He looks good, but Rulon Gardner is still finding his feet. Last Saturday in Las Vegas the super-heavyweight gold medalist of the Sydney Olympics lost a semifinal bout at the Greco-Roman national championships—his first nationals since a near-fatal snowmobile accident that led to the loss of a toe. Gardner, 31, was tied 2-2 with Corey Farkas, 28, his Olympic training partner, when Farkas used a ploy Gardner taught him three years ago. With the wrestlers chest to chest, Farkas sensed that Gardner would try to flip him. Farkas gave slightly to make Gardner think he had the advantage, then shifted his weight and used his leverage to topple himself onto Gardner for the win.
"It was a bad mistake," says Gardner, who despite wrestling with his right foot heavily bandaged won his four other matches by a combined score of 37-1. "I didn't have to attack like that. I got too excited." The loss spoiled a potential showdown between Gardner and Dremiel Byers, 28, a U.S. Army sergeant who won the 2002 world title in Gardner's absence. Byers beat Farkas 3-0 in the final, earning a bye into the championship round of the world trials next month in Indianapolis. Gardner and Farkas will compete there for the right to wrestle Byers for a berth on the world team. Says Gardner, "Now I have a 2,000-degree fire under my butt."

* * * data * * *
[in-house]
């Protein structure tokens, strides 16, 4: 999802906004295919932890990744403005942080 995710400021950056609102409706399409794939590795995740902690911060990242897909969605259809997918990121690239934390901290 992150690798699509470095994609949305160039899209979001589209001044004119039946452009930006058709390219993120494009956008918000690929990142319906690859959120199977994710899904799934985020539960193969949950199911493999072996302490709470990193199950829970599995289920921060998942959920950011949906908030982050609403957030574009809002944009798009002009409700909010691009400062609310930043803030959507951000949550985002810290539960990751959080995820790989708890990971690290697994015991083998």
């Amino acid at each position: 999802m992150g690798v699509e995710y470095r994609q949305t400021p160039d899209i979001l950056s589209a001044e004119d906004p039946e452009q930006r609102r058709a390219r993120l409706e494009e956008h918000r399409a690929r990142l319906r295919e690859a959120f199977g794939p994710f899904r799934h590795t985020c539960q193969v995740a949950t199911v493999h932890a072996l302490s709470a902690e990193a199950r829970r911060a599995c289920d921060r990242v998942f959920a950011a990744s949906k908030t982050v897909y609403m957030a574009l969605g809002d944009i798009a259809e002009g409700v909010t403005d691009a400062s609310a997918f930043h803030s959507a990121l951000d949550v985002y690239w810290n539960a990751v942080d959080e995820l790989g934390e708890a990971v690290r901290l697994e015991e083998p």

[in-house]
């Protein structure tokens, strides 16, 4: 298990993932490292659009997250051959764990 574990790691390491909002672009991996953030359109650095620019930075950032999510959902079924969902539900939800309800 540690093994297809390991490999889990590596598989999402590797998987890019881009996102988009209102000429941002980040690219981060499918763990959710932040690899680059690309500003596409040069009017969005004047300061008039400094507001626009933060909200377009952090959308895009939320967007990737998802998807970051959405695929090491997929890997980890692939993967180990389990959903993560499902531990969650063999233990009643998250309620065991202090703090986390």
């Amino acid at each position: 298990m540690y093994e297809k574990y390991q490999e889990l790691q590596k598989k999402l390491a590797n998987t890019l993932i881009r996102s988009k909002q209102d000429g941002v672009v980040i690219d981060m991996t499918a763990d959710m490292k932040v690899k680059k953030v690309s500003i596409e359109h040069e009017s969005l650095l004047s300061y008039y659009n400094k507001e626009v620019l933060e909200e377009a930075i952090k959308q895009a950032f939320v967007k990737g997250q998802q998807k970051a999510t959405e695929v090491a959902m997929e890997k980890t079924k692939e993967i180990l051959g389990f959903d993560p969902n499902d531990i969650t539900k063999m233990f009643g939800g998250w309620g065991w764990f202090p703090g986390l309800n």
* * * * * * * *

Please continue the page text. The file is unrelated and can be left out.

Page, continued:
A victory over Byers would cap a remarkable comeback for Gardner, who in February 2002 nearly froze to death after becoming separated from his snowmobiling party on Wagner Mountain, a 10,745-foot peak in western Wyoming (SI, June 3, 2002). When he was rescued 17 hours later, his clothes were frozen to his body and his temperature had dropped to 80�. Doctors were forced to amputate the middle toe on his right foot Gardner keeps the digit in a jar in his fridge at his Colorado Springs home. "People always ask about what happened to it," he says, "so I have a show-and-tell. It's also a reminder about how far I've come since last year."
Gardner returned to training in September and quickly recovered his conditioning and most of his wrestling instincts, though his footwork is still subpar. "It's hard to push and react with the confidence I had when I have to go up on my toes," he says, "but I have no complaints. There's no reason I should be alive after that night."